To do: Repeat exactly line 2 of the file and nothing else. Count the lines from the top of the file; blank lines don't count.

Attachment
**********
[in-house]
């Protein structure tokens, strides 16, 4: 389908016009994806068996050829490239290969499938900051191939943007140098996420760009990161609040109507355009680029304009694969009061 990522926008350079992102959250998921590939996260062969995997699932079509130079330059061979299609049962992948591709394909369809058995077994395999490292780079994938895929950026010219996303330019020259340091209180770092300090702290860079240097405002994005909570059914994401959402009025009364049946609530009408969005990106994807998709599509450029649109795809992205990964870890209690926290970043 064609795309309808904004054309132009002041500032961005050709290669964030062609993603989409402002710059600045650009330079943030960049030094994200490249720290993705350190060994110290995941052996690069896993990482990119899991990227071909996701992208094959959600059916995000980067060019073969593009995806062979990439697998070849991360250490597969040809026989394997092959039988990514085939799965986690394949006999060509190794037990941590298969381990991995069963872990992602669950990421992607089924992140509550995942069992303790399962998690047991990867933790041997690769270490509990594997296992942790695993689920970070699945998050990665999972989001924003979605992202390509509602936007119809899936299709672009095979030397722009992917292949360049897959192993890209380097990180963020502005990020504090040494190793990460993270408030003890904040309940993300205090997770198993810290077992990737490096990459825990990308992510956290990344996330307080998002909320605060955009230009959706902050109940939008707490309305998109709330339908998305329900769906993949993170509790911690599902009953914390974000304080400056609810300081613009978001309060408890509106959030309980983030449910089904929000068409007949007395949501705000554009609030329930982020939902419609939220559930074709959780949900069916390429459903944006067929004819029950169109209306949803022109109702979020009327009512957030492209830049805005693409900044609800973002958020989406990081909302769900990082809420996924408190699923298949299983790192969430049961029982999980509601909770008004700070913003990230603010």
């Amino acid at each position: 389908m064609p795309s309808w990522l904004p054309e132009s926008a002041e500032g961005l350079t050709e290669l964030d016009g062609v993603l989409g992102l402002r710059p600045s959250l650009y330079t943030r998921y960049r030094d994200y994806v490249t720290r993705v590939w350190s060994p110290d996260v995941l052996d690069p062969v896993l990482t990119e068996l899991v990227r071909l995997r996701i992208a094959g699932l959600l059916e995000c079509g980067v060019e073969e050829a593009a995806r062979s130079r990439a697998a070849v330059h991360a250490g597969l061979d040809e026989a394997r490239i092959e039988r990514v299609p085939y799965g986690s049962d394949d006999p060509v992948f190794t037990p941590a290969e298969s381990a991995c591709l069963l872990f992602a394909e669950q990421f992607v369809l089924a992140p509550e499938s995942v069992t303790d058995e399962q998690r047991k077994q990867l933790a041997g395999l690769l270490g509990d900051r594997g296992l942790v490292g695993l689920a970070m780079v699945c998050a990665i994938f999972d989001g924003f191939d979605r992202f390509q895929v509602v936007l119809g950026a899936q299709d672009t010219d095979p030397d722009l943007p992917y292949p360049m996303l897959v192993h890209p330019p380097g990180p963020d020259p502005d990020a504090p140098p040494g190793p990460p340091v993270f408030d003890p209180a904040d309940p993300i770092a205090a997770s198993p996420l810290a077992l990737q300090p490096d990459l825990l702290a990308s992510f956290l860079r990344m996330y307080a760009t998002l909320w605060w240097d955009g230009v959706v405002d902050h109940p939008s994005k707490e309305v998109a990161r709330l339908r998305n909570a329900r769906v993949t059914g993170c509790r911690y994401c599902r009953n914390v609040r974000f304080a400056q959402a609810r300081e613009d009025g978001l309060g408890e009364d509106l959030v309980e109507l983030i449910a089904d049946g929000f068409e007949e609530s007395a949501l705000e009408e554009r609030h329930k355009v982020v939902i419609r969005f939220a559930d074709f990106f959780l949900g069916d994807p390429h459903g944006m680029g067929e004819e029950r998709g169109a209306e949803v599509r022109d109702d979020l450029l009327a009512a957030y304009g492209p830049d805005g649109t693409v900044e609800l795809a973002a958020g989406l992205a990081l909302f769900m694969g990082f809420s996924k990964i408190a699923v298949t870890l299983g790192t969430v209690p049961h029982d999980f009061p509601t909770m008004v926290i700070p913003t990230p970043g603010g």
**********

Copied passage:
């Protein structure tokens, strides 16, 4: 389908016009994806068996050829490239290969499938900051191939943007140098996420760009990161609040109507355009680029304009694969009061 990522926008350079992102959250998921590939996260062969995997699932079509130079330059061979299609049962992948591709394909369809058995077994395999490292780079994938895929950026010219996303330019020259340091209180770092300090702290860079240097405002994005909570059914994401959402009025009364049946609530009408969005990106994807998709599509450029649109795809992205990964870890209690926290970043 064609795309309808904004054309132009002041500032961005050709290669964030062609993603989409402002710059600045650009330079943030960049030094994200490249720290993705350190060994110290995941052996690069896993990482990119899991990227071909996701992208094959959600059916995000980067060019073969593009995806062979990439697998070849991360250490597969040809026989394997092959039988990514085939799965986690394949006999060509190794037990941590298969381990991995069963872990992602669950990421992607089924992140509550995942069992303790399962998690047991990867933790041997690769270490509990594997296992942790695993689920970070699945998050990665999972989001924003979605992202390509509602936007119809899936299709672009095979030397722009992917292949360049897959192993890209380097990180963020502005990020504090040494190793990460993270408030003890904040309940993300205090997770198993810290077992990737490096990459825990990308992510956290990344996330307080998002909320605060955009230009959706902050109940939008707490309305998109709330339908998305329900769906993949993170509790911690599902009953914390974000304080400056609810300081613009978001309060408890509106959030309980983030449910089904929000068409007949007395949501705000554009609030329930982020939902419609939220559930074709959780949900069916390429459903944006067929004819029950169109209306949803022109109702979020009327009512957030492209830049805005693409900044609800973002958020989406990081909302769900990082809420996924408190699923298949299983790192969430049961029982999980509601909770008004700070913003990230603010």